pain is the staff of life

The joys of being middle class.

Posted in Uncategorized by ruthanzo on April 24, 2009

Dane was reading Gertrude Stein’s ‘America’ and was struck by this excerpt✵ from the intro by Gilbert A. Harrison. “My sentiments, exactly.” Is what he said.

Gertrude Stein by Carl Van Vechten, 1935.

Gertrude Stein by Carl Van Vechten, 1935.

✵Gertrude Stein came of a well-to-do, middle-class family, and for her the middle class always remained “the very best the world can ever know. In ‘Things As They Are,’ Helen asks her friend to explain what she means by calling herself middle class. “From the little I have seen of you I think that you are quite right when you say that you are reasonable and just but surely to understand others and even to understand oneself is the last thing a middle class person cares to do.” Adele (Miss Stein) replies: “I never claimed to be middle class in my intellect and in truth, I probably have the experience of all apostles, I am rejected by the class whose cause I preach but that has nothing to do with the case. I simply contend that the middle class ideal which demands that people be affectionate, respectable, honest and content, that they avoid excitements and cultivate serenity is the ideal that appeals to me, it is in short the ideal of affectionate family life, of honorable business methods.”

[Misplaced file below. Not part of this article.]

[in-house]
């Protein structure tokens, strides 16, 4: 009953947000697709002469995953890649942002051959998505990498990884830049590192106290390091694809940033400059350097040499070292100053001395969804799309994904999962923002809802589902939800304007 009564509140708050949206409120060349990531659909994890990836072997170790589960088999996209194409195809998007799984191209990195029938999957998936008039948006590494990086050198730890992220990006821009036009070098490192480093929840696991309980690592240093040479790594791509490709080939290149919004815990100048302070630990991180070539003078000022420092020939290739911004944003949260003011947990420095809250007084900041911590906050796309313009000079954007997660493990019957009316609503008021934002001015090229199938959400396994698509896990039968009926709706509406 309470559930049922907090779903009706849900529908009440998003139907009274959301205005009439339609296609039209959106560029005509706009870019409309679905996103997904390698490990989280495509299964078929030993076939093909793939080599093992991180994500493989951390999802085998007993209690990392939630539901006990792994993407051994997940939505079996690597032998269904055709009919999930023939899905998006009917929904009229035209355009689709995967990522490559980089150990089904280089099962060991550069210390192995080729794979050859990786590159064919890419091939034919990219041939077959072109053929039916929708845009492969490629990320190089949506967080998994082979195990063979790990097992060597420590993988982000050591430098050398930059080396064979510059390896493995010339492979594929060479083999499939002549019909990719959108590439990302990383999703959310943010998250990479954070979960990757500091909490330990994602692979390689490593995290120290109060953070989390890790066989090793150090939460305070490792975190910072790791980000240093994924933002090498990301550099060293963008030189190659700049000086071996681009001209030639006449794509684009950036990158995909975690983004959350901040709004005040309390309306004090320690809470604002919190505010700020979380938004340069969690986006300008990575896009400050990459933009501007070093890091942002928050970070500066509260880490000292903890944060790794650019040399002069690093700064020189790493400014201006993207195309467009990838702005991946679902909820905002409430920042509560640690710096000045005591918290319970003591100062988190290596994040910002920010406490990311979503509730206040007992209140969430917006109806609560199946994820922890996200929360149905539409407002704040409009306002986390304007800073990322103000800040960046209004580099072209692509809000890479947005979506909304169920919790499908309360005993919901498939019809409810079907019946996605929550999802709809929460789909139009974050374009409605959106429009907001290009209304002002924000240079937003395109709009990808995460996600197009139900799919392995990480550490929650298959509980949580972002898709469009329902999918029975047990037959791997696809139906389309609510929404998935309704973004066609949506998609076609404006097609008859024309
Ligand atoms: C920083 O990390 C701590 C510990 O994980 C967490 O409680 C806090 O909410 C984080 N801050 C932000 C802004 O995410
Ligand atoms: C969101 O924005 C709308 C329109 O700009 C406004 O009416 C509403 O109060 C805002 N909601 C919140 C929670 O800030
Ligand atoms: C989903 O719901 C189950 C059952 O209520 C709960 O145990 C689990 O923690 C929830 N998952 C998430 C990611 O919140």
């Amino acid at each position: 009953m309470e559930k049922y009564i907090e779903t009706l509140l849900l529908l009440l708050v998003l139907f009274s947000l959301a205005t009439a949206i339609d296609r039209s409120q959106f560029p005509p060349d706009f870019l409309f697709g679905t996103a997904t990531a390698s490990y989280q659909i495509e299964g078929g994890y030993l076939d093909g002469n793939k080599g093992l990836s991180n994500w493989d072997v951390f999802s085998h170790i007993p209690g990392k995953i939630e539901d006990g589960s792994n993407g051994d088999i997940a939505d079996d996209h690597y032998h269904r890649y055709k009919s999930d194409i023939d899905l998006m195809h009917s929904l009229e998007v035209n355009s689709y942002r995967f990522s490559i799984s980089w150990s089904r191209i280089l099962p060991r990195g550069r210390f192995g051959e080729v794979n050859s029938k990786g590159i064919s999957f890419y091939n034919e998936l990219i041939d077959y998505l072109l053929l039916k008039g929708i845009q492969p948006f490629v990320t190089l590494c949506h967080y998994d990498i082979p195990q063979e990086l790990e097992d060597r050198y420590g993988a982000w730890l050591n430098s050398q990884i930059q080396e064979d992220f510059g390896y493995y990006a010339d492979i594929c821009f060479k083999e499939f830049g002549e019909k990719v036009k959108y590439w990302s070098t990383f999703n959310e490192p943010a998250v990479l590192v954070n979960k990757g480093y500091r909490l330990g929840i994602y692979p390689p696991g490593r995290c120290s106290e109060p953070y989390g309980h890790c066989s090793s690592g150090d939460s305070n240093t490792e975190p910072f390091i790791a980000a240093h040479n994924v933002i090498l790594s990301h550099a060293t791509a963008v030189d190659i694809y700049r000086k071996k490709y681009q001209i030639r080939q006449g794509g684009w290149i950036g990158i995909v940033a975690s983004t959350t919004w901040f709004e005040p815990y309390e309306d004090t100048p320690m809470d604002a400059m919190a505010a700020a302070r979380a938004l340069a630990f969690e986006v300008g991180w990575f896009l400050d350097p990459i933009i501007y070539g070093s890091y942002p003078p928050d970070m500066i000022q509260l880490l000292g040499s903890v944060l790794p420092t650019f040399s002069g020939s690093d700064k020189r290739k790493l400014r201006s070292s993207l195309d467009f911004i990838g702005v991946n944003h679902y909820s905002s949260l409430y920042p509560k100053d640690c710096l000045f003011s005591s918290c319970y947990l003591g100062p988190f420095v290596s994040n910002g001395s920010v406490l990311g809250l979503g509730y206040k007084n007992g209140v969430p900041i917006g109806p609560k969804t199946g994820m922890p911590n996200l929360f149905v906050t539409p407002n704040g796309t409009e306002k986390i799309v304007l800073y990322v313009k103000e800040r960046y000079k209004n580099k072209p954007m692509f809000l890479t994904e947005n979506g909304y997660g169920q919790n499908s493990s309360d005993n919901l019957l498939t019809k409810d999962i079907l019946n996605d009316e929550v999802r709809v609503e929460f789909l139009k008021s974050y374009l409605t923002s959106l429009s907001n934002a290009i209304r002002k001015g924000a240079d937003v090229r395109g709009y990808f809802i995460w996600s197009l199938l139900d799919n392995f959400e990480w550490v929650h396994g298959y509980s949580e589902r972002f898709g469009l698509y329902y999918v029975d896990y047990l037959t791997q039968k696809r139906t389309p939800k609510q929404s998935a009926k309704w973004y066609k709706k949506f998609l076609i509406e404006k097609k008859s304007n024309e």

Serenity. What’s that?

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2 Responses

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  1. zz dans le meteo said, on April 25, 2009 at 9:47 pm

    Well this got me to thinking about serenity and Gertrude Stein and Alice’s brownie points well taken. Then I re found this from Woodeye Allen:

    The Lost Generation
    I mentioned before that I was in Europe. It’s not the first time that I was in Europe, I was in Europe many years ago with Ernest Hemingway. Hemingway had just written his first novel, and Gertrude Stein and I read it, and we said that is was a good novel, but not a great one, and that it needed some work, but it could be a fine book. And we laughed over it. Hemingway punched me in the mouth.
    That winter Picasso lived on the Rue d’Barque, and he had just painted a picture of a naked dental hygenist in the middle of the Gobi Desert. Gertrude Stein said it was a good picture, but not a great one, and I said it could be a fine picture. We laughed over it and Hemingway punched me in the mouth.
    Francis Scott and Zelda Fitzgerald came home from their wild new years eve party. It was April. Scott had just written Great Expectations, and Gertrude Stein and I read it, and we said it was a good book, but there was no need to have written it, ’cause Charles Dickens had already written it. We laughed over it, and Hemingway punched me in the mouth.
    That winter we went to Spain to see Manolete fight, and he was… looked to be eighteen, and Gertrude Stein said no, he was nineteen, but that he only looked eighteen, and I said sometimes a boy of eighteen will look nineteen, whereas other times a nineteen year old can easily look eighteen. That’s the way it is with a true Spaniard. We laughed over that and Gertrude Stein punched me in the mouth.

  2. To zazie from our sea haiche said, on April 26, 2009 at 12:25 am

    Anyone can copy & paste. What I say is that when G said there is no there there she didn’t forsee digital age when we all live 4 feet from each other and talk thru digital musings. What we have now is that there is no here here.
    If we dont Catch him here we’ll Ketcham in Idaho


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